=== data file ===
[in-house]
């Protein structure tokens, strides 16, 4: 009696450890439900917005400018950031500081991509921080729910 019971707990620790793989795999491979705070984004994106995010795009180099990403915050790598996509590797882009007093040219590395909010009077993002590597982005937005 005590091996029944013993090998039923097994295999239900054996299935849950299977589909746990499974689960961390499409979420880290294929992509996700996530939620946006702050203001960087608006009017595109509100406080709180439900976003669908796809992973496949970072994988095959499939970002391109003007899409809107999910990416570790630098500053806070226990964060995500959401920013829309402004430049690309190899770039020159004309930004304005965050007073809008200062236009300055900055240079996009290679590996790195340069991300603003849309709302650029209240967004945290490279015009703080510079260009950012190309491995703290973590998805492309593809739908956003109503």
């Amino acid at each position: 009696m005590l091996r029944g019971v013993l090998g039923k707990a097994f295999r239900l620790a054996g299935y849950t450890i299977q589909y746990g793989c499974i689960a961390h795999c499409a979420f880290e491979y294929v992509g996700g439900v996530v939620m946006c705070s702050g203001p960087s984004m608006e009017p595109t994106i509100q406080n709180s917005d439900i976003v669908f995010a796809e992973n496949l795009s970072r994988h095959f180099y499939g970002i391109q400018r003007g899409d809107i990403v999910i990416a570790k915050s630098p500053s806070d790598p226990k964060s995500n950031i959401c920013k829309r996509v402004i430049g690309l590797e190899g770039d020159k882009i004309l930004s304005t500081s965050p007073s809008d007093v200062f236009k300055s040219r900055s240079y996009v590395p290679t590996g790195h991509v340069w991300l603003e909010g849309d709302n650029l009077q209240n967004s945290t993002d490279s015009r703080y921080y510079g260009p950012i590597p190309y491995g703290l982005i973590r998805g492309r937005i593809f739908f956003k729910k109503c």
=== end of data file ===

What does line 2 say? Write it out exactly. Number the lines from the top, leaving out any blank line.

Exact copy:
């Protein structure tokens, strides 16, 4: 009696450890439900917005400018950031500081991509921080729910 019971707990620790793989795999491979705070984004994106995010795009180099990403915050790598996509590797882009007093040219590395909010009077993002590597982005937005 005590091996029944013993090998039923097994295999239900054996299935849950299977589909746990499974689960961390499409979420880290294929992509996700996530939620946006702050203001960087608006009017595109509100406080709180439900976003669908796809992973496949970072994988095959499939970002391109003007899409809107999910990416570790630098500053806070226990964060995500959401920013829309402004430049690309190899770039020159004309930004304005965050007073809008200062236009300055900055240079996009290679590996790195340069991300603003849309709302650029209240967004945290490279015009703080510079260009950012190309491995703290973590998805492309593809739908956003109503």